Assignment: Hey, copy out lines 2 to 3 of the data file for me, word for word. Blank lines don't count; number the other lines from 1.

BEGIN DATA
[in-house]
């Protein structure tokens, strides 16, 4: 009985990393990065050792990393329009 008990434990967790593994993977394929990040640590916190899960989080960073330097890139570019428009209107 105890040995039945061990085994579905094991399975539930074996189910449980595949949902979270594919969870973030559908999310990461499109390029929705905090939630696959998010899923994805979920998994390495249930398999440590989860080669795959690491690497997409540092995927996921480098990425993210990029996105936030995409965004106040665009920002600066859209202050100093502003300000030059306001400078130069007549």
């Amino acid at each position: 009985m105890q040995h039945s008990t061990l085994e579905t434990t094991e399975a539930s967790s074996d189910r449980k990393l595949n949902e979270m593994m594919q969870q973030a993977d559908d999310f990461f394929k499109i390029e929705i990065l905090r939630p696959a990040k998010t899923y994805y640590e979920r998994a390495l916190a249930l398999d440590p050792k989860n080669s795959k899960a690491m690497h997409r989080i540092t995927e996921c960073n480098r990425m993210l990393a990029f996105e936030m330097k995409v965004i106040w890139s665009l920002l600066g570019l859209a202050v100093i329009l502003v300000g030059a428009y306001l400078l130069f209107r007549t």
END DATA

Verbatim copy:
């Protein structure tokens, strides 16, 4: 009985990393990065050792990393329009 008990434990967790593994993977394929990040640590916190899960989080960073330097890139570019428009209107 105890040995039945061990085994579905094991399975539930074996189910449980595949949902979270594919969870973030559908999310990461499109390029929705905090939630696959998010899923994805979920998994390495249930398999440590989860080669795959690491690497997409540092995927996921480098990425993210990029996105936030995409965004106040665009920002600066859209202050100093502003300000030059306001400078130069007549």
């Amino acid at each position: 009985m105890q040995h039945s008990t061990l085994e579905t434990t094991e399975a539930s967790s074996d189910r449980k990393l595949n949902e979270m593994m594919q969870q973030a993977d559908d999310f990461f394929k499109i390029e929705i990065l905090r939630p696959a990040k998010t899923y994805y640590e979920r998994a390495l916190a249930l398999d440590p050792k989860n080669s795959k899960a690491m690497h997409r989080i540092t995927e996921c960073n480098r990425m993210l990393a990029f996105e936030m330097k995409v965004i106040w890139s665009l920002l600066g570019l859209a202050v100093i329009l502003v300000g030059a428009y306001l400078l130069f209107r007549t």